American-Made Challenge Empowers Community Coalitions to Work Towards Clean Energy Solutions

WASHINGTON, D.C. — Today, the U.S. Department of Energy (DOE) announced Phase One winners of the inaugural American-Made Community Clean Energy Coalition Prize (CCEC). The CCEC Prize, in alignment with the DOE Office of Energy Efficiency and Renewable Energy’s family of prizes focused on justice, equity, diversity, and inclusion, is a multiphase competition aimed at developing partnerships between organizations within communities to address energy and sustainability challenges. The prize is intended to encourage and recognize coalitions assisting underrepresented communities—which are not seeing the benefits of current climate and energy investments—to address local energy challenges, focusing on clean, renewable solutions.

The prize’s goal is to incentivize the creation of community coalitions—made up of nonprofits, city governments, school systems, and other community organizations—to develop a strategy to address a local clean energy opportunity or inequity. Strategies can vary widely, but may include student education, workforce trainings, or implementation of new technologies that align with the goals of the White House’s Justice40 Initiative. U.S. Energy Secretary Jennifer M. Granholm made the announcement from Salinas, Puerto Rico, one of the communities being awarded in Phase One.

"DOE funds hundreds of grants and prizes each year to support projects taking on real-world energy challenges, but the communities that stand to benefit the most are often least equipped to learn about and apply for them," said Secretary Granholm. "With our Community Clean Energy Coalition Prize, we’re encouraging and empowering coalitions to help get more underserved communities to the front of the line for funding that can unlock the benefits of clean energy solutions."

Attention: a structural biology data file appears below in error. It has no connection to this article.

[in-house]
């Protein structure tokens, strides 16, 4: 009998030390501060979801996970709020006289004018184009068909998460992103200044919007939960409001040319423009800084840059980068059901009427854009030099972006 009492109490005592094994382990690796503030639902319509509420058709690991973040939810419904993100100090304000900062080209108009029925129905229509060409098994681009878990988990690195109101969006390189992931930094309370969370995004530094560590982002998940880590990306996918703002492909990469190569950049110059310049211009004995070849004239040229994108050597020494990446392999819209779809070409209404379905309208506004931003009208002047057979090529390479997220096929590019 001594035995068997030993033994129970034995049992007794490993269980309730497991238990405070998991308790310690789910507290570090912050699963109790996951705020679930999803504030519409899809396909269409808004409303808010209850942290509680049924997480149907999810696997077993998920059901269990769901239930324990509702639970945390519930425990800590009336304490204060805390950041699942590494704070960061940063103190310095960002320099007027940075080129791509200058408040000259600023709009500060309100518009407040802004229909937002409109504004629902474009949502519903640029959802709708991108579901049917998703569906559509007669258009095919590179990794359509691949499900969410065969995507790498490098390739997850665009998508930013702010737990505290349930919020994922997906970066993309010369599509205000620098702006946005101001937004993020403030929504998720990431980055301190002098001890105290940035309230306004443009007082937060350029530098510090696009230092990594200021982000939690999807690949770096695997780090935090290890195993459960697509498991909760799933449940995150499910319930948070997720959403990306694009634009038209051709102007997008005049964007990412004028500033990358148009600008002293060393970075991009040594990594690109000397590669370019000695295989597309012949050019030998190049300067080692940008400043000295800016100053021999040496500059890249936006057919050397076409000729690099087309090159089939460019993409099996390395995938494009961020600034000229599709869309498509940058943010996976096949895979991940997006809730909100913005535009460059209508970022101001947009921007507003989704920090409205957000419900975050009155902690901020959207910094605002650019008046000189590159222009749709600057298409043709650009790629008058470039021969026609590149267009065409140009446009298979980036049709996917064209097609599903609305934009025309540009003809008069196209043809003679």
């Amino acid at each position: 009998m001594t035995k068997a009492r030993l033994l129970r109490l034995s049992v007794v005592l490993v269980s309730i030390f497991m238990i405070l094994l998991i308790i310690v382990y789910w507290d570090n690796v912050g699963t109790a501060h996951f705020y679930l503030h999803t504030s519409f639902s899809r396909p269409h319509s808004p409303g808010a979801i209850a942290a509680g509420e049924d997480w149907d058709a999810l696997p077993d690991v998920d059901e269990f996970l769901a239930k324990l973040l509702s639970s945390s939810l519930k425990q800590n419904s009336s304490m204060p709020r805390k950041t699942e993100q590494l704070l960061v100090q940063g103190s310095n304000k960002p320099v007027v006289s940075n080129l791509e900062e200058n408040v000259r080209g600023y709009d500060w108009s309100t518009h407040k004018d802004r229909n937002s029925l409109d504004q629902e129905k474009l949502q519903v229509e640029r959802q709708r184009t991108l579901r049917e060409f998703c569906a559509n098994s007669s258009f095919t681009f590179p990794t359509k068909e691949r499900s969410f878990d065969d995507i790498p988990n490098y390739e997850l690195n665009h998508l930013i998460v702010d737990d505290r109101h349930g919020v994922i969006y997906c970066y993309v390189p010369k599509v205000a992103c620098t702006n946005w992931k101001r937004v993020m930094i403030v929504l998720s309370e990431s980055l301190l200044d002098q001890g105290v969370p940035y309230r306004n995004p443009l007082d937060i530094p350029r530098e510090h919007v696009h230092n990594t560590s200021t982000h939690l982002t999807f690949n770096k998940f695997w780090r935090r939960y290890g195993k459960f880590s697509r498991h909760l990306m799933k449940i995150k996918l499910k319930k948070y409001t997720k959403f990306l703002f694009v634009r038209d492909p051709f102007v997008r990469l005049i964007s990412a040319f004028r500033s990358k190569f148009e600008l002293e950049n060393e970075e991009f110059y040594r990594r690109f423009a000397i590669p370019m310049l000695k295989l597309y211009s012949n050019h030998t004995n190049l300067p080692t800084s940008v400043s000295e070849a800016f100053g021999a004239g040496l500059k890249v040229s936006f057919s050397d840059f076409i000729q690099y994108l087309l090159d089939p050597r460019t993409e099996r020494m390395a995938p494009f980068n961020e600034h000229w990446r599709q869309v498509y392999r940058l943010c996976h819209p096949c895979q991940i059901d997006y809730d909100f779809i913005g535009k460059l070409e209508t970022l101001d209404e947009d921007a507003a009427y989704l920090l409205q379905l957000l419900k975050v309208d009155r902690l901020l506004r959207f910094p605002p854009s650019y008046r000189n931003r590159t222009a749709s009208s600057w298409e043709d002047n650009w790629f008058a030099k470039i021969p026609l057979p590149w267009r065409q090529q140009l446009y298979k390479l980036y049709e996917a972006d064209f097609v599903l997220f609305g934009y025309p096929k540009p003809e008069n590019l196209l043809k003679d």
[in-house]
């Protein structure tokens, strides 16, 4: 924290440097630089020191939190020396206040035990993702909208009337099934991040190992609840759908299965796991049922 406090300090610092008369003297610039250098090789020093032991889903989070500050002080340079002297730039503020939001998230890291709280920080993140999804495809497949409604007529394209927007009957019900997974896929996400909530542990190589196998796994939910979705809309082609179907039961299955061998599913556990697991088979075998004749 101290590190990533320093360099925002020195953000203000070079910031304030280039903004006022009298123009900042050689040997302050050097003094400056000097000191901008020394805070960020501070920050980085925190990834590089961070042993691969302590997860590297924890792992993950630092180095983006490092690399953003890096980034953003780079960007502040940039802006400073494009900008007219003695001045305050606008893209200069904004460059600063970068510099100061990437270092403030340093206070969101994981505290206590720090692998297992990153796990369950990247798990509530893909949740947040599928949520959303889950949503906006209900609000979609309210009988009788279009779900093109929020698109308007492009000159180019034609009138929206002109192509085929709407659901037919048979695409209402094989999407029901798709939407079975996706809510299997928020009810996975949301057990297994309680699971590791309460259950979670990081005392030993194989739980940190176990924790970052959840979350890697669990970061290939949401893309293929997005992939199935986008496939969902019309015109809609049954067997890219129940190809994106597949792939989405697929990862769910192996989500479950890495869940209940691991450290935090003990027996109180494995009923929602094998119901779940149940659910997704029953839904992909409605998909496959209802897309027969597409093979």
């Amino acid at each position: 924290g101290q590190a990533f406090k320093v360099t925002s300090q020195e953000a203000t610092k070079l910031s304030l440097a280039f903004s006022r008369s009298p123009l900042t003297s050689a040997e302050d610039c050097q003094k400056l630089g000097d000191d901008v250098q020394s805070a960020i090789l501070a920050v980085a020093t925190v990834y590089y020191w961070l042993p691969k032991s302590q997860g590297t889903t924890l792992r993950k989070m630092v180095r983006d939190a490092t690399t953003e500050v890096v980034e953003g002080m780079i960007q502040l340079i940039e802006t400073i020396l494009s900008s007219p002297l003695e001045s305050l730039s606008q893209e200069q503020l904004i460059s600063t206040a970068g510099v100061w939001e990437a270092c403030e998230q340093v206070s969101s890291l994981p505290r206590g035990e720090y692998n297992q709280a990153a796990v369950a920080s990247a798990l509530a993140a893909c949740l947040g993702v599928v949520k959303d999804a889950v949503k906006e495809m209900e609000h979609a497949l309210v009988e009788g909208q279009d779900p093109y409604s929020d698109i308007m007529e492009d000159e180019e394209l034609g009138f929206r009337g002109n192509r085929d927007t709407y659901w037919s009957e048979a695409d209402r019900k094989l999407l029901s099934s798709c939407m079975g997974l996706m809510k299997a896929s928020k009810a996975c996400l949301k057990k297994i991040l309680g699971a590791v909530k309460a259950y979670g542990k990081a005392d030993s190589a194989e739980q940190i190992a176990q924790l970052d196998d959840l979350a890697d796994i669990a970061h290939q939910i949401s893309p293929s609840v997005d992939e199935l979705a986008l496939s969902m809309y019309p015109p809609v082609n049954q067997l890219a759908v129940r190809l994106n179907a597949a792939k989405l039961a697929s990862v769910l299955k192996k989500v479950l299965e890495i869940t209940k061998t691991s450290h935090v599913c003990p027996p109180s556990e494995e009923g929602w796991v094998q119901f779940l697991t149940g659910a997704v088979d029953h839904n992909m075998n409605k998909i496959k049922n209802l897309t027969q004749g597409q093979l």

Each of the 10 teams selected today will receive $30,000. Teams will use these funds to build their proposed multiorganizational coalitions, clearly defining their community need, and ensuring their plan aligns with at least one DOE Justice40 policy priority. The winning teams are:  

  • Positive Energy Coalition, Tulsa, OK. The Positive Energy Coalition aims to use solar panel installation to decrease energy burdens for 1,000 North Tulsa homes, while also creating career opportunities and providing job training for North Tulsa residents in the sustainable energy sector.
  • Change is in the Air: Gresham Coalition, Multnomah County, OR. The Gresham Coalition will work to address key community issues directly tied to the energy transition, increase workforce development, and complete community air quality sensor installation with dashboard functionality.
  • The HBCU Community Development Action Coalition (CDAC), Denmark, SC; Orangeburg, SC; and New Orleans, LA. CDAC will deploy place-based initiatives and energy-related solutions, increasing awareness and opportunities for Historically Black Colleges and Universities (HBCUs) with a new clean energy training program. CDAC will also decrease the community energy burden with community solar projects.